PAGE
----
Berlin GP: A great day for team USA

by Carlos Alberto Colodro
3/28/2022 – Four players representing the United States scored full points in round 5 of the Berlin Grand Prix. Levon Aronian and Hikaru Nakamura both won and are now sharing the lead in pool A, much like Wesley So and Sam Shankland, who are now co-leaders in pool C. Given round-5’s results, we are likely to see tiebreaks after Monday’s final round, as none of the four groups has a sole leader at the moment. | Photos: World Chess

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All US grandmasters on 3/5

FIDE Grand Prix 2022Three out of four semifinalists at the first leg of the Grand Prix, also played in Berlin, represented the United States. This time around, with five players hailing from the North American country, we are likely to see at least a couple of them in the semis of the third leg. Hikaru Nakamura, Levon Aronian, Wesley So and Sam Shankland all won in round 5 of the preliminaries and all stand on 3 out of 5 points going into the final day of the double round-robin.

Coincidentally, Nakamura and Aronian are tied for first in pool A, while So and Shankland are leading the standings table in pool C. The fifth member of team USA in Berlin, Leinier Dominguez, also has a 3/5 score and is also sharing the lead — with Shakhriyar Mamedyarov, in pool B.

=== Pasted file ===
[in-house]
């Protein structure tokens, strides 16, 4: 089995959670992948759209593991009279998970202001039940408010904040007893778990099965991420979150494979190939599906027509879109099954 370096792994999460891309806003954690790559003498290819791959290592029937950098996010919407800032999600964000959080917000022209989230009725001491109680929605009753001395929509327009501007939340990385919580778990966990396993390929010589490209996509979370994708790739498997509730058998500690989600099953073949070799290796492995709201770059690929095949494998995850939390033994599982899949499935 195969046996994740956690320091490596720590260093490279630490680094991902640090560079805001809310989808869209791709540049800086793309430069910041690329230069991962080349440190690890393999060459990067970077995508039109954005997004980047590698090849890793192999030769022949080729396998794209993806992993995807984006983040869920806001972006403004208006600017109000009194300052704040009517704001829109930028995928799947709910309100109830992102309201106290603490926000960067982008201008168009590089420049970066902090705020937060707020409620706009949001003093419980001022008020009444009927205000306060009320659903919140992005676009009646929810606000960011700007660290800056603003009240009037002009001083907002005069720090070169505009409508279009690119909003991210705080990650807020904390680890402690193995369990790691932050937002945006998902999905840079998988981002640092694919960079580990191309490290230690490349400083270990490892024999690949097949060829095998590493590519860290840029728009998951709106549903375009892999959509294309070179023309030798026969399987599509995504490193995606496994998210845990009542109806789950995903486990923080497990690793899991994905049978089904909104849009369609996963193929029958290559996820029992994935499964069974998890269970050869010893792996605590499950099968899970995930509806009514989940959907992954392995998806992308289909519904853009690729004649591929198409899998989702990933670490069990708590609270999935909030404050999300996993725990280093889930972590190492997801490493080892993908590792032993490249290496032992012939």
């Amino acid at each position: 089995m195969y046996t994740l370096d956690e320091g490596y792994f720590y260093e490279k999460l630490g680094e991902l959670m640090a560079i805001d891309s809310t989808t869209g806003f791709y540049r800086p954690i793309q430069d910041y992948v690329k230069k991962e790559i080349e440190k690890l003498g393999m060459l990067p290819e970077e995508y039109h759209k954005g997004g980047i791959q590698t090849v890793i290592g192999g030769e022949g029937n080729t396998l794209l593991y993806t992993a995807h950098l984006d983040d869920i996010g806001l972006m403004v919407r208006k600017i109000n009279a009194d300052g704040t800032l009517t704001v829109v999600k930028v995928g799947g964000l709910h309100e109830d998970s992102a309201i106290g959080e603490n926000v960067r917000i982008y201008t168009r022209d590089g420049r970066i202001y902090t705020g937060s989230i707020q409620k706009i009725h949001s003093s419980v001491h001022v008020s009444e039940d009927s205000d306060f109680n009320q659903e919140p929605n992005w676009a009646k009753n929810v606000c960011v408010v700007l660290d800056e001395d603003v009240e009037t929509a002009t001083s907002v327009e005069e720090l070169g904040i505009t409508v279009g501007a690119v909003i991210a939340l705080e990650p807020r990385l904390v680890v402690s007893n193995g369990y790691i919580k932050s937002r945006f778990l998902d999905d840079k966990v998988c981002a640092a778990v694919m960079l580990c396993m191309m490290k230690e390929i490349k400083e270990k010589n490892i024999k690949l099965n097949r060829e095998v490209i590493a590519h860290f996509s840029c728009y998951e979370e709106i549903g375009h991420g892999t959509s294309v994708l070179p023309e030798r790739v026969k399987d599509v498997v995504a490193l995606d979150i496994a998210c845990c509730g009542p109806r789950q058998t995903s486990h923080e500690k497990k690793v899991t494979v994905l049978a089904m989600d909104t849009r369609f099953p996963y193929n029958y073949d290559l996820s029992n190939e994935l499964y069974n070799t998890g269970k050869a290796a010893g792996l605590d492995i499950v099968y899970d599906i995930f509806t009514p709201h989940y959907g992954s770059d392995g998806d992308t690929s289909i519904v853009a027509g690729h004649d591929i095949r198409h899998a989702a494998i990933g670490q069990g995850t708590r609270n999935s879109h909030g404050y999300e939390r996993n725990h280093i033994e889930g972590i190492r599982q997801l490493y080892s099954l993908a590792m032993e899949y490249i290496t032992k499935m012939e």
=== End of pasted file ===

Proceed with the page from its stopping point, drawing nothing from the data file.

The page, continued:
In the one pool that includes no US players, the four contenders are tied on a fifty-percent score. Anish Giri, Nikita Vitiugov, Yu Yangyi and Amin Tabatabaei have all equal chances of reaching the semis in Monday’s final round — if we go by ratings, however, Giri might be considered the favourite, as he will face rating underdog Tabatabaei with white on Monday. The Dutchman is well-aware that his opponent is not one to go down easily, though, as the Iranian demonstrated in his round-5 encounter against Yu.

It will be interesting to see who decides to keep it safe and who employs a more risky approach on Monday, as the players will surely keep an eye on the other game of each pool in order to weigh their chances.

FIDE Grand Prix 2022

The playing hall at Berlin’s Unter der Linden

Pool A: Esipenko gets confused

Grandmasters are perfectly capable of memorizing thousands of opening variations and their consequences — but they can also mix up simple information sometimes. After losing in 23 moves with the black pieces against Levon Aronian, Andrey Esipenko confessed that he thought he was supposed to play with white against Hikaru Nakamura.

The youngster was completely shocked and messed up his position early on. Aronian had prepared the line that appeared on the board, and knew that his opponent’s approach was mistaken.


Esipenko was already way down on the clock when he spent no less than 18 minutes on 13...h6. To rub salt into the wound, Aronian blitzed out 14.gxh6 in response. What followed was a brilliant display of attacking chess, with the US grandmaster barely using time on his clock before securing his second victory of the event.

Nakamura had a much tougher task, as he needed to show his excellent endgame technique to take down former sole leader Grigoriy Oparin in 57 moves.